NEW YORK (Reuters) - Pledges to train 40,000 Tunisian youths to open businesses, give a million poor U.S. students access to broadband and teach 600 Indonesians a trade were among the commitments made at former U.S. President Bill Clinton’s philanthropic summit, which ended on Thursday.
With a focus on creating jobs, programs for women and girls and sustainable consumption, heads of states, business leaders, humanitarians and celebrities at the seventh annual Clinton Global Initiative made 194 pledges valued at more than $6 billion to tackle the world’s woes.
During the closing session of the three-day conference, U.S. Secretary of State Hillary Clinton appealed to those with “educated opinions” to help the United States and the world deal with the economic crisis instead of blaming politicians.
“We are very worried in our own government, as you know, about Europe, we’re still worried about growth in our own country, we’re worried about the potential impact in the consuming countries like ours, but also in poor countries,” said the secretary of state, who is Bill Clinton’s wife.
“I would make a plea for more people with knowledge ... to not stand on the sidelines and shrug or throw a shoe at the TV when political discussions take place, but to try to participate, play a productive role,” she said.
The number of pledges made at the September summit was a third less than last year’s record, but when combined with those made at an inaugural summit organized by Bill Clinton in June to help create U.S. jobs and fuel a U.S. economic recovery — there have been a record 299 commitments made so far in 2011.
A further 66 commitments are in development and expected to be finalized by the end of the year, organizers said, taking the 2011 total to 365.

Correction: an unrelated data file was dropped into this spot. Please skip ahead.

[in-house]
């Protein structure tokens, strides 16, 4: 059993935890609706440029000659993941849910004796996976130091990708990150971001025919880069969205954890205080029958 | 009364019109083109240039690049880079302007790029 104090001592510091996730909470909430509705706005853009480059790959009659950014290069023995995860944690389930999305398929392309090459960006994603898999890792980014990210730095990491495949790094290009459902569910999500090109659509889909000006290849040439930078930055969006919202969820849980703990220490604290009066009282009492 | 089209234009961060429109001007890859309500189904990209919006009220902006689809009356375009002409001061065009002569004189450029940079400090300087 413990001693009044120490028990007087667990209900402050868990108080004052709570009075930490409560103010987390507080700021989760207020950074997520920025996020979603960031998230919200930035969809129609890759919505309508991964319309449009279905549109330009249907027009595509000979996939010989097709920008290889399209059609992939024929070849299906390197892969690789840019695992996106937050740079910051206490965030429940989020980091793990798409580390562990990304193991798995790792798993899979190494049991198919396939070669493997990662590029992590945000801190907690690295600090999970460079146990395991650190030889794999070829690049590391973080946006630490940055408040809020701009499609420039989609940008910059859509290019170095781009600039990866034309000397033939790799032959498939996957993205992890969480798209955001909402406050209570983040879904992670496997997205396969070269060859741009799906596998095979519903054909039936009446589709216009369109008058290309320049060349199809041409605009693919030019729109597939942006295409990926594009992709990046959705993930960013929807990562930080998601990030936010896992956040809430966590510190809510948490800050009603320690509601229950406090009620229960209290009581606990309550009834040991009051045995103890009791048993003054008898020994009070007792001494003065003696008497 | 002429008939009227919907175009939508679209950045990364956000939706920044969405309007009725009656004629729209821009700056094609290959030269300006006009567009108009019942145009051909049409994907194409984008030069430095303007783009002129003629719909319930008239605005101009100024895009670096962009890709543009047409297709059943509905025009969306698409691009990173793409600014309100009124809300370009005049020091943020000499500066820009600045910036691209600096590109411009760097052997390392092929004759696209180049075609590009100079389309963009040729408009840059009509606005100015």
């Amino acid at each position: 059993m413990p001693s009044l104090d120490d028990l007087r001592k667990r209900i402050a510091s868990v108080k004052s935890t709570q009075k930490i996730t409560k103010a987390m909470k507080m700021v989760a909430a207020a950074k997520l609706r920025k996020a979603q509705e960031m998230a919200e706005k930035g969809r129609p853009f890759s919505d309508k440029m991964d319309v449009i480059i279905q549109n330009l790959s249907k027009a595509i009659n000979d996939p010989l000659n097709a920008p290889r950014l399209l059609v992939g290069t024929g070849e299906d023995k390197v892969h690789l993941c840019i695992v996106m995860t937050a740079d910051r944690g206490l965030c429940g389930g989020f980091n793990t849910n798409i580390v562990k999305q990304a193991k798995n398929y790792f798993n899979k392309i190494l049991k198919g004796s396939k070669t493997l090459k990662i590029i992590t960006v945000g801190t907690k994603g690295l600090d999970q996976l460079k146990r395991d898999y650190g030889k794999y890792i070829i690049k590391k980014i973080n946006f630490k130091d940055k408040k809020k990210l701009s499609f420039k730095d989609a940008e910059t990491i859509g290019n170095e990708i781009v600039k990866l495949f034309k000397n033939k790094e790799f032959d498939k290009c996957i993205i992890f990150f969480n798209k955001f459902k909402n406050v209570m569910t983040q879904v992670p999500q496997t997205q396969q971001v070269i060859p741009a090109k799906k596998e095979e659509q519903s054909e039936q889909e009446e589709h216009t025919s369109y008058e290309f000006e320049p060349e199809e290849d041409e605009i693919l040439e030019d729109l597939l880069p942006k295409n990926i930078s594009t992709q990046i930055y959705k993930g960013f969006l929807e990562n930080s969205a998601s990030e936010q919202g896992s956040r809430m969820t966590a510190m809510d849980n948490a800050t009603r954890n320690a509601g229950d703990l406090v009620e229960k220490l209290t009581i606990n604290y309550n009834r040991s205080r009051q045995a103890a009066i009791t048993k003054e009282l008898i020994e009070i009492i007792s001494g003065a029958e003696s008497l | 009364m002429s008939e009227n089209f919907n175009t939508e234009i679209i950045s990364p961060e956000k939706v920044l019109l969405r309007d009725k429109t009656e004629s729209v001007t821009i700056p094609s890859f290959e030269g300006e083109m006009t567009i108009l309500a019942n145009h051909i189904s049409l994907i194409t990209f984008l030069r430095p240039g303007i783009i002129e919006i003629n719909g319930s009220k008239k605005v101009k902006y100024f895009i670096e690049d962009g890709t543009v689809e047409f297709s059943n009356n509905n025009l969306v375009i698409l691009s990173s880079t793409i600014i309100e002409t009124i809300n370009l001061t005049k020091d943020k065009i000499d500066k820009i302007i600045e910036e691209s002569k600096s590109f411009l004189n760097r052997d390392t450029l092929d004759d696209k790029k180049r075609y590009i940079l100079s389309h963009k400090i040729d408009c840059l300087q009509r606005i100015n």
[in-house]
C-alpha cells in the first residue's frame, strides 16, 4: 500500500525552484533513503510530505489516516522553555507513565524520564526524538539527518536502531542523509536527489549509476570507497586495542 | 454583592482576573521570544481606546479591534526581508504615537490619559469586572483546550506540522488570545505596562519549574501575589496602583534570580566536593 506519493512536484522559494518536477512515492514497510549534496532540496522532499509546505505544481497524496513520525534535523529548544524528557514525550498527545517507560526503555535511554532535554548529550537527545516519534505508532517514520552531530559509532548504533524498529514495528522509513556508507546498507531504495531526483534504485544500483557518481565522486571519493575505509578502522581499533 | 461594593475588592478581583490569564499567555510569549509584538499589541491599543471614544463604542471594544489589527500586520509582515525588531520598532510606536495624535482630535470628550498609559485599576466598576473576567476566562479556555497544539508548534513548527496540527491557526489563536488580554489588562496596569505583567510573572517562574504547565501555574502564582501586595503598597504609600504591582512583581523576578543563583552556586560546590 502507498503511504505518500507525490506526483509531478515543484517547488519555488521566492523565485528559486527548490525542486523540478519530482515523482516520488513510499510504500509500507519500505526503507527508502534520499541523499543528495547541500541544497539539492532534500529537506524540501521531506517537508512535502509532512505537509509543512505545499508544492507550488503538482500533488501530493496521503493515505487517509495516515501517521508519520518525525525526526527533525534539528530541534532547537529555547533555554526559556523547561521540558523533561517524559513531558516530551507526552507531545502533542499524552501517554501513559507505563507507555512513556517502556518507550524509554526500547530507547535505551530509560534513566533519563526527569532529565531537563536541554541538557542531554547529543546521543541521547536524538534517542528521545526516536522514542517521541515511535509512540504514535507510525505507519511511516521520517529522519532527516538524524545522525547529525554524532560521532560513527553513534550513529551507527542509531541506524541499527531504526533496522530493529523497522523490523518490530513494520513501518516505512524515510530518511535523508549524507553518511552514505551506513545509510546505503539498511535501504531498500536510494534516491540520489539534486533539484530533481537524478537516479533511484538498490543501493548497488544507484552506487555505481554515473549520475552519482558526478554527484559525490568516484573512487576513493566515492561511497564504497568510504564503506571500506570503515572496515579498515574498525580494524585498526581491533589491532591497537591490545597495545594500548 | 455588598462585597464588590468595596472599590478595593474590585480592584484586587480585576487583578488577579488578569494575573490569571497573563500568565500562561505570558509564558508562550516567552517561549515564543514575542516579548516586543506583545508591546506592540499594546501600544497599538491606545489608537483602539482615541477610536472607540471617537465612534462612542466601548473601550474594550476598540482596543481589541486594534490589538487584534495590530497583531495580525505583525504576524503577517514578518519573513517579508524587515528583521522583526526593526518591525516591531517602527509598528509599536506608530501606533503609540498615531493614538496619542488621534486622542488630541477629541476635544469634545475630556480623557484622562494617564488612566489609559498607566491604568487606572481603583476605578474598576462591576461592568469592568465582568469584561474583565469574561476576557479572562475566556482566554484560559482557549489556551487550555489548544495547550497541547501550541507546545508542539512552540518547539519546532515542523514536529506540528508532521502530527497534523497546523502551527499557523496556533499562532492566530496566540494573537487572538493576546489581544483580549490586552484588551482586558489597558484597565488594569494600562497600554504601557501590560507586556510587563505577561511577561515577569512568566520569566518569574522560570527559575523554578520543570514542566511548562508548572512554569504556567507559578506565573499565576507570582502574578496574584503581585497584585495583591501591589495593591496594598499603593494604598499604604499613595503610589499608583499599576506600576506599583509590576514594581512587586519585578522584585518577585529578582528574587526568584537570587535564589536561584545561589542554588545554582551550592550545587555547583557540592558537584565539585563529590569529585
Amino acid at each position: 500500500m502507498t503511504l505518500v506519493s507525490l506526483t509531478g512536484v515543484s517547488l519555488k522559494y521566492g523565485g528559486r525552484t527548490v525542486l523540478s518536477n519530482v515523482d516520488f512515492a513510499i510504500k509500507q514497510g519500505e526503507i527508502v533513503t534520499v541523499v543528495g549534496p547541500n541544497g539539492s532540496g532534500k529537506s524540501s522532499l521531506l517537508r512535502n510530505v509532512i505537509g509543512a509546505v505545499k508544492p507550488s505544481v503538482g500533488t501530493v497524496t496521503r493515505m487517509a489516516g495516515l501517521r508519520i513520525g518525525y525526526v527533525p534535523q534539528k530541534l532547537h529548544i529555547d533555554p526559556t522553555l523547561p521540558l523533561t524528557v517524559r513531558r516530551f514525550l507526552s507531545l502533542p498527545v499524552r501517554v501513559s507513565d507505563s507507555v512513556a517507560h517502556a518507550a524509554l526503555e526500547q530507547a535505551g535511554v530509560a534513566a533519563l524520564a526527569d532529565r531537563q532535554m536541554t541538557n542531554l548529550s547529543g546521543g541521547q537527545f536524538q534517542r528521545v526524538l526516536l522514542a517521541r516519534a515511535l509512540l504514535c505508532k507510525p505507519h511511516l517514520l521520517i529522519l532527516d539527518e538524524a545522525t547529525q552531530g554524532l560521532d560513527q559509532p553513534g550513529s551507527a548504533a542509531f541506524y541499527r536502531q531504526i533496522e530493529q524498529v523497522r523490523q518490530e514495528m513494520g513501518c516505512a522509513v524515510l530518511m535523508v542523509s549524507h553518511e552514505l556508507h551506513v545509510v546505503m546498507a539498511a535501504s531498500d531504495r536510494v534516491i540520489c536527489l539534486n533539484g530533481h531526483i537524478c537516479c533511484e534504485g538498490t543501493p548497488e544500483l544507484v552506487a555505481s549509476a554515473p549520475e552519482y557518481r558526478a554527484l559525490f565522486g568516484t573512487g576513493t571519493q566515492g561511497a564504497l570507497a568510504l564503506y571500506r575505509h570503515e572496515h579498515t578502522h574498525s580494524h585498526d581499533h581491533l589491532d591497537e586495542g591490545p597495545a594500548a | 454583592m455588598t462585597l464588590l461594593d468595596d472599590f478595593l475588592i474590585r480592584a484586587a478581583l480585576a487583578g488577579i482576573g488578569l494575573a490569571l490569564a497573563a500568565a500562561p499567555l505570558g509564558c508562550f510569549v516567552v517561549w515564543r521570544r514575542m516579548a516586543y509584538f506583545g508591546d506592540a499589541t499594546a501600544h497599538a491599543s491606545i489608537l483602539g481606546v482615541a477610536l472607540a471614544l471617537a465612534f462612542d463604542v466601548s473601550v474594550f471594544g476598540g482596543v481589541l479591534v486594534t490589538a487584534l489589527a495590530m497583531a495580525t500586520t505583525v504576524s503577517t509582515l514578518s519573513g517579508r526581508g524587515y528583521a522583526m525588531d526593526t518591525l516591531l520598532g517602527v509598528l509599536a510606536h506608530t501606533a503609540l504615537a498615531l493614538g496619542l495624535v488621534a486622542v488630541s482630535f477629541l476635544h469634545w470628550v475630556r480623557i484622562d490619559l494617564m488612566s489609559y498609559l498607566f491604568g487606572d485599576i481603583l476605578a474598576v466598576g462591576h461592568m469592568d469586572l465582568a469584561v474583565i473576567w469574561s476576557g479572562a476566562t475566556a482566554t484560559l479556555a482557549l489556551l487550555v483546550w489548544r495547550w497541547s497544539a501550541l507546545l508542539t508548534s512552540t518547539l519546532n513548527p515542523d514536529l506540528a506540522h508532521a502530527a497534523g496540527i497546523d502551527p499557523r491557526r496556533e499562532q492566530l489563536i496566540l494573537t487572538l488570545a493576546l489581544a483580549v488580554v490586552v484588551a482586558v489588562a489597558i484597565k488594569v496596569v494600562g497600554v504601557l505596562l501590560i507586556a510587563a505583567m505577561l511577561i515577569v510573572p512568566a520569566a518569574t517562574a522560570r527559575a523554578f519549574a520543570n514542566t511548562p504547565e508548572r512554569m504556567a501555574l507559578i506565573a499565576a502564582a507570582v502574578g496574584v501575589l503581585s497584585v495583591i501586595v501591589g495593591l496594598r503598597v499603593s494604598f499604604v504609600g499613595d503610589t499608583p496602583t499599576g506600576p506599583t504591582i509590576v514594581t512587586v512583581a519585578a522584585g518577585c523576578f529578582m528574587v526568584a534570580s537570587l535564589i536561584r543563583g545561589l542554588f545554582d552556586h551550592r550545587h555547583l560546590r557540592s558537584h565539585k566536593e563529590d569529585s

With U.S. unemployment over 9 percent, fears the United States may be on the brink of another recession and global stock markets in turmoil on Thursday, almost half the pledges made this year were focused on creating jobs.
President Barack Obama addressed the Clinton Global Initiative on Wednesday, seeking support for his $447 billion plan to create jobs. He said improving the economic prospects of the world’s richest economy was good for the world.
The state of the U.S. economy is expected to be crucial to the Democratic president’s re-election prospects for 2012.
To attend the Clinton summit, commitments must be made on the issues of economic empowerment, education, health, and energy and the environment. If the pledges are not kept, attendees cannot return.
“There are challenges that we all face and we have to face them together,” the former president told the summit. “You should feel good about being part of the non-governmental movement, but I do not think you should be anti-government.”
“If you are prosperous, you should feel grateful for the chance you have had and I want you to enjoy your prosperity. But you shouldn’t feel it is sustainable for your children unless more people have a chance to prosper,” he said.
Clinton’s summit came from his frustration while president from 1993 to 2001 at conferences that prompted little action.
Since the initiative started, more than 2,100 pledges have been made, valued at more than $69 billion, which organizers say have improved the lives of several hundred million people.
A list of commitments can be seen at www.clintonglobalinitiative.org
Editing by Peter Cooney